Un Ojo’s dam, Risk a Chance, was twice stakes-placed in New York-bred company, but her pedigree is redolent of Kentucky. She is by Hall of Famer A.P. Indy, whose sire and broodmare sire are Triple Crown legends Seattle Slew and Secretariat. A.P. Indy has left an indelible mark on the breed through such sons as Pulpit (sire of Tapit), Bernardini, Mineshaft, and now hopefully Honor Code picking up the baton. 

A.P. Indy is also the broodmare sire of 2010 Kentucky Derby star Super Saver, 2017 Preakness winner Cloud Computing, Hall of Famer Royal Delta, reigning Kentucky Oaks (G1) champion Malathaat, and current Oaks hopeful Nest, to mention only a few. Ironically, another popular one-eyed campaigner, Patch, is likewise out of an A.P. Indy mare. Runner-up in the 2017 Louisiana Derby (G2), Patch finished third in the Belmont S. (G1).

6. Risk a Chance is closely related to Friends Lake.
Risk a Chance’s dam, Grade 2 winner Seeking the Ante, is herself a half to Friends Lake, the 2004 Florida Derby (G1) victor who was 15th behind Smarty Jones in the Run for the Roses. Because Friends Lake is by A.P. Indy, that makes him a three-quarter brother to Risk a Chance. 
Risk a Chance is also a three-quarter sister to multiple New York-bred stakes winner Mineralogist. Both are out of Seeking the Ante, but Mineralogist is by A.P. Indy’s son Mineshaft. Mineralogist is likewise a stakes producer, as the dam of New York veteran Can You Diggit. 
7. Un Ojo’s third dam is millionaire Antespend, by Spend a Buck.
Seeking the Ante and Friends Lake are both out of millionaire Antespend. A daughter of 1985 Kentucky Derby conqueror and Horse of the Year Spend a Buck, Antespend captured Grade 1s on both dirt and turf. She wired the 1996 Las Virgenes (G1) and Santa Anita Oaks (G1) over Cara Rafaela (the dam of Bernardini) as well as the Del Mar Oaks (G1).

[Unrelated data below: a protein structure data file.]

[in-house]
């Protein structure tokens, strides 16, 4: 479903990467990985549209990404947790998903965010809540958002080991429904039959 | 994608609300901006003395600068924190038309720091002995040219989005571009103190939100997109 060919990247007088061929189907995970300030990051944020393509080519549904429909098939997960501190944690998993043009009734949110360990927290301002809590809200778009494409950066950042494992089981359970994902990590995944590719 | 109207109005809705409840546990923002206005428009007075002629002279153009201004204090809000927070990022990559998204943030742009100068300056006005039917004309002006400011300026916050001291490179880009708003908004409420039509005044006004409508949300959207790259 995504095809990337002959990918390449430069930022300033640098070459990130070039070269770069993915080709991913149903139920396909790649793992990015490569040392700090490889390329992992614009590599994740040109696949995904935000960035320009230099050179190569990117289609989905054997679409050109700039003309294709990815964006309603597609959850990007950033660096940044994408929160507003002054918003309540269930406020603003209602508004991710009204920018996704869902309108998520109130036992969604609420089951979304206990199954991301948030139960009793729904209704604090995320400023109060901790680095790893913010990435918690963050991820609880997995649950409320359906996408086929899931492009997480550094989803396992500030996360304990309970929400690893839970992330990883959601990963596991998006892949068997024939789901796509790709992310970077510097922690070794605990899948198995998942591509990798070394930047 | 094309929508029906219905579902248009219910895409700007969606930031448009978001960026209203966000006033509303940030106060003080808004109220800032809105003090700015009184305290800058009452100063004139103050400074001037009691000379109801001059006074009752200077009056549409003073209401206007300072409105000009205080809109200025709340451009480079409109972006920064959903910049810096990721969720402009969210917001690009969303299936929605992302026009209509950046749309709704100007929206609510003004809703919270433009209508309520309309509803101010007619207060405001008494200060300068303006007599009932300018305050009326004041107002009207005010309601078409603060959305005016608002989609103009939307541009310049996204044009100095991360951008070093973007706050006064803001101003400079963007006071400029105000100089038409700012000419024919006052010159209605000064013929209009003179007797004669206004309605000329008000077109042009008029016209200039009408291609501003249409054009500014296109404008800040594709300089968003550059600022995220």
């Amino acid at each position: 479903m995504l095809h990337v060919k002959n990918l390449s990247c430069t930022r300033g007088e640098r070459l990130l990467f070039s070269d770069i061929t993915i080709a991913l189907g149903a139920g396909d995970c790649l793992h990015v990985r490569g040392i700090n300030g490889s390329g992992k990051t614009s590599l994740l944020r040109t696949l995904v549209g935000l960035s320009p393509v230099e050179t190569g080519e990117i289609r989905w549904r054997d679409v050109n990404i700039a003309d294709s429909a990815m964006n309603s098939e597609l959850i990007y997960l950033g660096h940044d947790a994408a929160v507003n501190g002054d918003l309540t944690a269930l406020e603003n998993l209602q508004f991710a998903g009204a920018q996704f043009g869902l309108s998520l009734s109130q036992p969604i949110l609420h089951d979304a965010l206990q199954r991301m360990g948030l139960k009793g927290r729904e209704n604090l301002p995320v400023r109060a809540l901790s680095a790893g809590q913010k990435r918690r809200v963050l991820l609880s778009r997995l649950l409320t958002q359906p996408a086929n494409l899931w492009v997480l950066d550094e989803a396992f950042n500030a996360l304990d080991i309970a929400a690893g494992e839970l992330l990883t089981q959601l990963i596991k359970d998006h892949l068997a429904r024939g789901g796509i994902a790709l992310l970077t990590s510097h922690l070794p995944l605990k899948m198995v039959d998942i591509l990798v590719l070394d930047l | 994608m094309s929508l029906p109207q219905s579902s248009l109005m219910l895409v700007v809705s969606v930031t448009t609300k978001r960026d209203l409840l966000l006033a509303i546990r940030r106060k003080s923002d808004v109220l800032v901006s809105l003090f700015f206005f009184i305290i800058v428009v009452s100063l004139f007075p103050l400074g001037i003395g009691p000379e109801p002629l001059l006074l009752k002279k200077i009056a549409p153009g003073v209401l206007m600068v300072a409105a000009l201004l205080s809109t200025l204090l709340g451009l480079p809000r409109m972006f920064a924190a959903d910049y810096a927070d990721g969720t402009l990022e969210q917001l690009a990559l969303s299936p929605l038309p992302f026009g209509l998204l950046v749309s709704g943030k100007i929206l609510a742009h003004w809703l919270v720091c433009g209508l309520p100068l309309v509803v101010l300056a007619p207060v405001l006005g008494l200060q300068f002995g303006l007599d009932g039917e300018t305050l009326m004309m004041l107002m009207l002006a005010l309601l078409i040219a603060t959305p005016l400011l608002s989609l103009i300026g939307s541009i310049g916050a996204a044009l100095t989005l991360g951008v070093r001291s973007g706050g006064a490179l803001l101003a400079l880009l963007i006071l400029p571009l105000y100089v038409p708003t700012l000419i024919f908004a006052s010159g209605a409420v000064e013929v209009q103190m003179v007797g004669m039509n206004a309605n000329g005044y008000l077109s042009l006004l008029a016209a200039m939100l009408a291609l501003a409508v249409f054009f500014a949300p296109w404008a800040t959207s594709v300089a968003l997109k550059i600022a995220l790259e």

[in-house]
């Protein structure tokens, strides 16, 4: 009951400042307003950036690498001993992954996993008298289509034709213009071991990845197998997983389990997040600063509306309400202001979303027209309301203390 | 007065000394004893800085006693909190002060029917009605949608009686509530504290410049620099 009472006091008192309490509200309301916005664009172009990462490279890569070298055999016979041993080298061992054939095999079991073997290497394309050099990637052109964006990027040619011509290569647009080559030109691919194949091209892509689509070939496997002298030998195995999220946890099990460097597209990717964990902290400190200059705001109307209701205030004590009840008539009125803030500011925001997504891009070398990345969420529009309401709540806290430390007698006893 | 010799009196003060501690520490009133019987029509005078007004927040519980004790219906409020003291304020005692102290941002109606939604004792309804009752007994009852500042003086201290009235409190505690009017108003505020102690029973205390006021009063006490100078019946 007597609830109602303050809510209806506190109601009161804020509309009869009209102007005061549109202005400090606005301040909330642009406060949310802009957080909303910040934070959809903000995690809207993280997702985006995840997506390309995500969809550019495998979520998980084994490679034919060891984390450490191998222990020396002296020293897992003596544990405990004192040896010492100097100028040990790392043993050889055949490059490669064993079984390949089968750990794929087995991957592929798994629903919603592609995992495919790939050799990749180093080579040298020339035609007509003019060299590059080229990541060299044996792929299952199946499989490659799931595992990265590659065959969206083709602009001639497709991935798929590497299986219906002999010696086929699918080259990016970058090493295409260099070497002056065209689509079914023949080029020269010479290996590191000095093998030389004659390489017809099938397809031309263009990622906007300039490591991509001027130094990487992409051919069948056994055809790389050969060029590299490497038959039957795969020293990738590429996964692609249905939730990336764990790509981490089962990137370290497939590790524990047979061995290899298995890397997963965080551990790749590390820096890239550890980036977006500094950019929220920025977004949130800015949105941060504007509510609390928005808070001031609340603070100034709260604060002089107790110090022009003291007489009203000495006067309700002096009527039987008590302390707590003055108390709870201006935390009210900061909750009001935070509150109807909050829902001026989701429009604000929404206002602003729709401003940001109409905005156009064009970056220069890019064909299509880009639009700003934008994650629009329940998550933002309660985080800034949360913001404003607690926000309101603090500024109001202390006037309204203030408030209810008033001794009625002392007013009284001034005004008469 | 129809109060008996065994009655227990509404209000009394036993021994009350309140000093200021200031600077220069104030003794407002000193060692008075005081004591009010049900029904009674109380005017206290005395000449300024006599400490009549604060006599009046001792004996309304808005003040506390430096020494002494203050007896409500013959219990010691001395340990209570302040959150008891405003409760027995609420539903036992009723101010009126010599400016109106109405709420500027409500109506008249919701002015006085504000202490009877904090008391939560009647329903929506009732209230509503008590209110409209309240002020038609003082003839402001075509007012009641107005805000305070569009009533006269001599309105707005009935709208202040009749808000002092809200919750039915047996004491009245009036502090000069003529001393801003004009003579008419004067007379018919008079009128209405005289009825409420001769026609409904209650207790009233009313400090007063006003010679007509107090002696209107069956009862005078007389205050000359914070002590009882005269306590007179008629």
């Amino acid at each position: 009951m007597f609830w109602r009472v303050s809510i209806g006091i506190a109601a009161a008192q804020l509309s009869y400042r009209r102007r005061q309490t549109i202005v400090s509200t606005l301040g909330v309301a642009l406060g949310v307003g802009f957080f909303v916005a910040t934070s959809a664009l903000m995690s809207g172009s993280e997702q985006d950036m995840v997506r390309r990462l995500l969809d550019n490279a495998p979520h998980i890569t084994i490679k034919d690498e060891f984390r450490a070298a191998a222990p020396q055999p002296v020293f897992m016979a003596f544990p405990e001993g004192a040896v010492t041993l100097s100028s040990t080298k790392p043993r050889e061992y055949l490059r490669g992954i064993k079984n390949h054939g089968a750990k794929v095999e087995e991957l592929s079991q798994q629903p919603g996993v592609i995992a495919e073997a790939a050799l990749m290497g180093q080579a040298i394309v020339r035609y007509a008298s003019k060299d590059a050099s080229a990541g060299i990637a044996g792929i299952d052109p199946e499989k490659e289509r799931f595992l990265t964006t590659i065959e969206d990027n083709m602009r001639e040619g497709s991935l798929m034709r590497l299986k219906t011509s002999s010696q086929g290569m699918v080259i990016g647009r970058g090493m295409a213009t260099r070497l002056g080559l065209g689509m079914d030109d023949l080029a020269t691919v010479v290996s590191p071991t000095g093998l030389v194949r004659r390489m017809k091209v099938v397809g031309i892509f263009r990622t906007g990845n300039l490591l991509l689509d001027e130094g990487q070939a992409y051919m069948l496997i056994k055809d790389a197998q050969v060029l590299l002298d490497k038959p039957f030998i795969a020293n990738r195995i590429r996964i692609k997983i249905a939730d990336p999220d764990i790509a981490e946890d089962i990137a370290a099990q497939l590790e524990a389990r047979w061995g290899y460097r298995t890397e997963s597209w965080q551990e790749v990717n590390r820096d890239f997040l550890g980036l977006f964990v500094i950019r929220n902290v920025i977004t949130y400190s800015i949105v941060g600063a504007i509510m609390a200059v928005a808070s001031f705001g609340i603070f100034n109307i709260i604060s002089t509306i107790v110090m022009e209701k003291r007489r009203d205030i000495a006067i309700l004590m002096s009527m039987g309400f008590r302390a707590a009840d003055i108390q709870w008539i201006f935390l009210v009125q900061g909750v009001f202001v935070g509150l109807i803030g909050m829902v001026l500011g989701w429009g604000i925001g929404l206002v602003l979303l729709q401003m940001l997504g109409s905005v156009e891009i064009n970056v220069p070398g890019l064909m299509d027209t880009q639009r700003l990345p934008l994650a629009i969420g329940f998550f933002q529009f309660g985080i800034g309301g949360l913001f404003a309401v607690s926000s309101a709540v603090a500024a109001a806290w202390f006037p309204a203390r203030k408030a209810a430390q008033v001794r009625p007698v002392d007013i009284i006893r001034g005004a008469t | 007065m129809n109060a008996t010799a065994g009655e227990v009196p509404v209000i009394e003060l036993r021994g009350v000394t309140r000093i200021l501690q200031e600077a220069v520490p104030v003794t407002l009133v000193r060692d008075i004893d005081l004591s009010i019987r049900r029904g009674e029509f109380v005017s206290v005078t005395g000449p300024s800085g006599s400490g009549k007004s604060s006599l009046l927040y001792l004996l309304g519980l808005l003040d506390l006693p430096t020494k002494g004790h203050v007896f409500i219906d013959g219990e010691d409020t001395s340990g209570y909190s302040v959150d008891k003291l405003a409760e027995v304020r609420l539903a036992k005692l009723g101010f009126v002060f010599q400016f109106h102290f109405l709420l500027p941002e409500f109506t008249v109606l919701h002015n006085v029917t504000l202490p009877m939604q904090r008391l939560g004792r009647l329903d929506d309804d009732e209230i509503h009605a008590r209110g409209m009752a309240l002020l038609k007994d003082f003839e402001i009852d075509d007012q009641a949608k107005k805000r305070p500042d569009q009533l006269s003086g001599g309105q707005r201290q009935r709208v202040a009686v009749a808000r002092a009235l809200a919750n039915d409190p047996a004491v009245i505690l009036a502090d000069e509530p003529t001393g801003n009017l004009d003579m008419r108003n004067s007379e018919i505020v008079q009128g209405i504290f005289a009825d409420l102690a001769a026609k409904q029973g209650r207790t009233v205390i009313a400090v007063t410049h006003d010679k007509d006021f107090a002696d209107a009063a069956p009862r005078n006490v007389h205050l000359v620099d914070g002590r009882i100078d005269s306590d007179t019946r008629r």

8. The great Buckpasser is a recurring presence.
Hall of Famer and significant sire Buckpasser is a leitmotif on Un Ojo’s maternal side, appearing three times in Risk a Chance’s ancestry. While A.P. Indy has Buckpasser in the bottom half of his pedigree, Seeking the Ante is herself inbred to the all-time great. Her sire, the influential Mr. Prospector stallion Seeking the Gold, is out of a Buckpasser mare. Her aforementioned broodmare sire, Spend a Buck, is by Buckpasser’s son Buckaroo.
9. Un Ojo’s fourth dam is high-class Argentine import Auspiciante.
Antespend was produced by Auspiciante, an Argentine Group 2 winner who placed in four Group 1 events in her homeland. After arriving in the United States, however, Auspiciante broke through with top-level wins in the 1986 Ramona H. (G1) and Matriarch (G1). Her full brother, Auxiliante, likewise excelled abroad when landing the 1979 Premio Vittorio di Capua (G2) in Italy. 
Their sire, *Practicante, was Argentina’s Horse of the Year by virtue of his victories in the prestigious Gran Premio Carlos Pellegrini, Gran Premio Jockey Club, and Gran Premio Nacional in 1969. After a European campaign, he made his way stateside and scored in the 1972 San Luis Obispo (in course-record time at Santa Anita) and the San Juan Capistrano.  
Auspiciante’s maternal line, which traces to the 12-d family, has been ensconced in Argentina since the late 19th century.